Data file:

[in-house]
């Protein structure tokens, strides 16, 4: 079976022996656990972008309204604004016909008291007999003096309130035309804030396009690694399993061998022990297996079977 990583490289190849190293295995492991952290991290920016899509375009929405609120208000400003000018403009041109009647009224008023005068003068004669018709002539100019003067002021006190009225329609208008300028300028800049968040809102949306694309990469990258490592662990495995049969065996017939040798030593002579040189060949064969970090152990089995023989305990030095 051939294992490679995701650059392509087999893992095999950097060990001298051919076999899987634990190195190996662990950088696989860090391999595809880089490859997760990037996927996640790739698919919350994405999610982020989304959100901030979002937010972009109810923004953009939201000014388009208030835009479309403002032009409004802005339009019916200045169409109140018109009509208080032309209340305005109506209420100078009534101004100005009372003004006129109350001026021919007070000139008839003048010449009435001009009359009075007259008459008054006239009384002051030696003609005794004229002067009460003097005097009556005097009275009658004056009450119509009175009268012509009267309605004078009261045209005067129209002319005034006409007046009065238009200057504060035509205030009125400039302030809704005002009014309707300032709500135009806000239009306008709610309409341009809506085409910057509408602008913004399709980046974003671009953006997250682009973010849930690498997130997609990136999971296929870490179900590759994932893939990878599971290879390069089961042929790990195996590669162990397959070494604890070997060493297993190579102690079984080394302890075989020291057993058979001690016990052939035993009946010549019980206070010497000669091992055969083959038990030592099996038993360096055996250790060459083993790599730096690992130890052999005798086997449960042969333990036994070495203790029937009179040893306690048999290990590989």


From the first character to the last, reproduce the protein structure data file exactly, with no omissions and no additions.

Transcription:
[in-house]
């Protein structure tokens, strides 16, 4: 079976022996656990972008309204604004016909008291007999003096309130035309804030396009690694399993061998022990297996079977 990583490289190849190293295995492991952290991290920016899509375009929405609120208000400003000018403009041109009647009224008023005068003068004669018709002539100019003067002021006190009225329609208008300028300028800049968040809102949306694309990469990258490592662990495995049969065996017939040798030593002579040189060949064969970090152990089995023989305990030095 051939294992490679995701650059392509087999893992095999950097060990001298051919076999899987634990190195190996662990950088696989860090391999595809880089490859997760990037996927996640790739698919919350994405999610982020989304959100901030979002937010972009109810923004953009939201000014388009208030835009479309403002032009409004802005339009019916200045169409109140018109009509208080032309209340305005109506209420100078009534101004100005009372003004006129109350001026021919007070000139008839003048010449009435001009009359009075007259008459008054006239009384002051030696003609005794004229002067009460003097005097009556005097009275009658004056009450119509009175009268012509009267309605004078009261045209005067129209002319005034006409007046009065238009200057504060035509205030009125400039302030809704005002009014309707300032709500135009806000239009306008709610309409341009809506085409910057509408602008913004399709980046974003671009953006997250682009973010849930690498997130997609990136999971296929870490179900590759994932893939990878599971290879390069089961042929790990195996590669162990397959070494604890070997060493297993190579102690079984080394302890075989020291057993058979001690016990052939035993009946010549019980206070010497000669091992055969083959038990030592099996038993360096055996250790060459083993790599730096690992130890052999005798086997449960042969333990036994070495203790029937009179040893306690048999290990590989």